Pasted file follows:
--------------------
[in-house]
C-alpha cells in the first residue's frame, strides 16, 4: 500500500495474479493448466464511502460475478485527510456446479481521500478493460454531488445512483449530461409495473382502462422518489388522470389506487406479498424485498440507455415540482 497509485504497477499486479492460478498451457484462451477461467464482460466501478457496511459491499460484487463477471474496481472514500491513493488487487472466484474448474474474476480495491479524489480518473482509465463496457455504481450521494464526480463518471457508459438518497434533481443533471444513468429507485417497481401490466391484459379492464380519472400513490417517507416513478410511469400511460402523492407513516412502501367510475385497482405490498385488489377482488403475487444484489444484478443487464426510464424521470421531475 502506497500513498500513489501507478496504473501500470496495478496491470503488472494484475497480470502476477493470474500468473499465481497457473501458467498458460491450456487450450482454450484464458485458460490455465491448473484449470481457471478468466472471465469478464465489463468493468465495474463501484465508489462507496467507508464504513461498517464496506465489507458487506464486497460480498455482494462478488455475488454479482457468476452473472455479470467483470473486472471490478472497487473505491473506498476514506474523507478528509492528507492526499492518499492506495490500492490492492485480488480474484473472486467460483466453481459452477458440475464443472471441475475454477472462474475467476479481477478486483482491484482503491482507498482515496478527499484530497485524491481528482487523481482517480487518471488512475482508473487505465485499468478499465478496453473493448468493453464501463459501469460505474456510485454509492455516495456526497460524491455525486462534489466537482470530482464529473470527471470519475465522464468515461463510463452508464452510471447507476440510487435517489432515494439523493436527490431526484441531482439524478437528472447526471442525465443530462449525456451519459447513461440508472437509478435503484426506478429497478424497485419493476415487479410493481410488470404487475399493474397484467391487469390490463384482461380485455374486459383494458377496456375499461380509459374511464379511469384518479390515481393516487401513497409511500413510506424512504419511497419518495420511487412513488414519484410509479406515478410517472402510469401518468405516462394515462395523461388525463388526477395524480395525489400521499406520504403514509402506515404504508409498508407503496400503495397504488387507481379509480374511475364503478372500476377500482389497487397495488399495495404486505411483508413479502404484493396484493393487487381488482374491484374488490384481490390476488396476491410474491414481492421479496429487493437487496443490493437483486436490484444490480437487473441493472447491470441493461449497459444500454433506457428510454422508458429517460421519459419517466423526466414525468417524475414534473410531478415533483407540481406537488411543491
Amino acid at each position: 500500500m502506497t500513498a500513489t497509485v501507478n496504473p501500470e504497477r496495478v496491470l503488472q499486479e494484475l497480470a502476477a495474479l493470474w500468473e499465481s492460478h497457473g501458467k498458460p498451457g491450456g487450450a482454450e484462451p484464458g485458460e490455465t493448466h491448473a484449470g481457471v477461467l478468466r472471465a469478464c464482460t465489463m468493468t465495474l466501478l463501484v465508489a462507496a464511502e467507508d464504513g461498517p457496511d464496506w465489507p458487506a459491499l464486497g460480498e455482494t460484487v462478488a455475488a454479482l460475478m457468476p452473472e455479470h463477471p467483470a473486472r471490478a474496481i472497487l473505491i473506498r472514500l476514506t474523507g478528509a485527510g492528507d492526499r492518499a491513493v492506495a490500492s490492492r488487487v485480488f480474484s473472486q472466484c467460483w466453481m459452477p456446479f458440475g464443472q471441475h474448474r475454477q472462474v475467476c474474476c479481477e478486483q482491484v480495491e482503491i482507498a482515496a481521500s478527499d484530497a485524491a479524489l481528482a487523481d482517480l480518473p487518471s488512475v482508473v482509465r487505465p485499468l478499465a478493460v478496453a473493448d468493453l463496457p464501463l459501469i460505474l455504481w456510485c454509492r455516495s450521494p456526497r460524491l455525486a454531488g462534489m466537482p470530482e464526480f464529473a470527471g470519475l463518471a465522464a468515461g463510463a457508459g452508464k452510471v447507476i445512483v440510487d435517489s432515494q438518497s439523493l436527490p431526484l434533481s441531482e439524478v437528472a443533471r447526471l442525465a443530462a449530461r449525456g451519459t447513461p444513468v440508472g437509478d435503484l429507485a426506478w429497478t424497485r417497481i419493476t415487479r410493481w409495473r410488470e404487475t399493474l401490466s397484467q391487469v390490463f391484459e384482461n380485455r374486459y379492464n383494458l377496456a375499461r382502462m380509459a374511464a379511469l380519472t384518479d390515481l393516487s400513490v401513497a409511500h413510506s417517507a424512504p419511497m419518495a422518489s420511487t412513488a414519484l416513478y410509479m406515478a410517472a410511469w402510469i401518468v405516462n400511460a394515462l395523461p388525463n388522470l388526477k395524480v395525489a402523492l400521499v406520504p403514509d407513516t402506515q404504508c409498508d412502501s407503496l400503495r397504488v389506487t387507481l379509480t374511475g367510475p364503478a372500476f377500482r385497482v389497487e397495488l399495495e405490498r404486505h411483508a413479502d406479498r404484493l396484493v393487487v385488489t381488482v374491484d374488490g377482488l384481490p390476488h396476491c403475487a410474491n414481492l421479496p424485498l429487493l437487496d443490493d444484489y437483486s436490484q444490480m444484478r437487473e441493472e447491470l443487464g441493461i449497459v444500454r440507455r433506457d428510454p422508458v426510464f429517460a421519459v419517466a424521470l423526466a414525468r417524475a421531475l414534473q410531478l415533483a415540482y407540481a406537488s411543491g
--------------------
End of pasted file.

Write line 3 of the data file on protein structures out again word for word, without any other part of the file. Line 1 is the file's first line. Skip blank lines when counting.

Amino acid at each position: 500500500m502506497t500513498a500513489t497509485v501507478n496504473p501500470e504497477r496495478v496491470l503488472q499486479e494484475l497480470a502476477a495474479l493470474w500468473e499465481s492460478h497457473g501458467k498458460p498451457g491450456g487450450a482454450e484462451p484464458g485458460e490455465t493448466h491448473a484449470g481457471v477461467l478468466r472471465a469478464c464482460t465489463m468493468t465495474l466501478l463501484v465508489a462507496a464511502e467507508d464504513g461498517p457496511d464496506w465489507p458487506a459491499l464486497g460480498e455482494t460484487v462478488a455475488a454479482l460475478m457468476p452473472e455479470h463477471p467483470a473486472r471490478a474496481i472497487l473505491i473506498r472514500l476514506t474523507g478528509a485527510g492528507d492526499r492518499a491513493v492506495a490500492s490492492r488487487v485480488f480474484s473472486q472466484c467460483w466453481m459452477p456446479f458440475g464443472q471441475h474448474r475454477q472462474v475467476c474474476c479481477e478486483q482491484v480495491e482503491i482507498a482515496a481521500s478527499d484530497a485524491a479524489l481528482a487523481d482517480l480518473p487518471s488512475v482508473v482509465r487505465p485499468l478499465a478493460v478496453a473493448d468493453l463496457p464501463l459501469i460505474l455504481w456510485c454509492r455516495s450521494p456526497r460524491l455525486a454531488g462534489m466537482p470530482e464526480f464529473a470527471g470519475l463518471a465522464a468515461g463510463a457508459g452508464k452510471v447507476i445512483v440510487d435517489s432515494q438518497s439523493l436527490p431526484l434533481s441531482e439524478v437528472a443533471r447526471l442525465a443530462a449530461r449525456g451519459t447513461p444513468v440508472g437509478d435503484l429507485a426506478w429497478t424497485r417497481i419493476t415487479r410493481w409495473r410488470e404487475t399493474l401490466s397484467q391487469v390490463f391484459e384482461n380485455r374486459y379492464n383494458l377496456a375499461r382502462m380509459a374511464a379511469l380519472t384518479d390515481l393516487s400513490v401513497a409511500h413510506s417517507a424512504p419511497m419518495a422518489s420511487t412513488a414519484l416513478y410509479m406515478a410517472a410511469w402510469i401518468v405516462n400511460a394515462l395523461p388525463n388522470l388526477k395524480v395525489a402523492l400521499v406520504p403514509d407513516t402506515q404504508c409498508d412502501s407503496l400503495r397504488v389506487t387507481l379509480t374511475g367510475p364503478a372500476f377500482r385497482v389497487e397495488l399495495e405490498r404486505h411483508a413479502d406479498r404484493l396484493v393487487v385488489t381488482v374491484d374488490g377482488l384481490p390476488h396476491c403475487a410474491n414481492l421479496p424485498l429487493l437487496d443490493d444484489y437483486s436490484q444490480m444484478r437487473e441493472e447491470l443487464g441493461i449497459v444500454r440507455r433506457d428510454p422508458v426510464f429517460a421519459v419517466a424521470l423526466a414525468r417524475a421531475l414534473q410531478l415533483a415540482y407540481a406537488s411543491g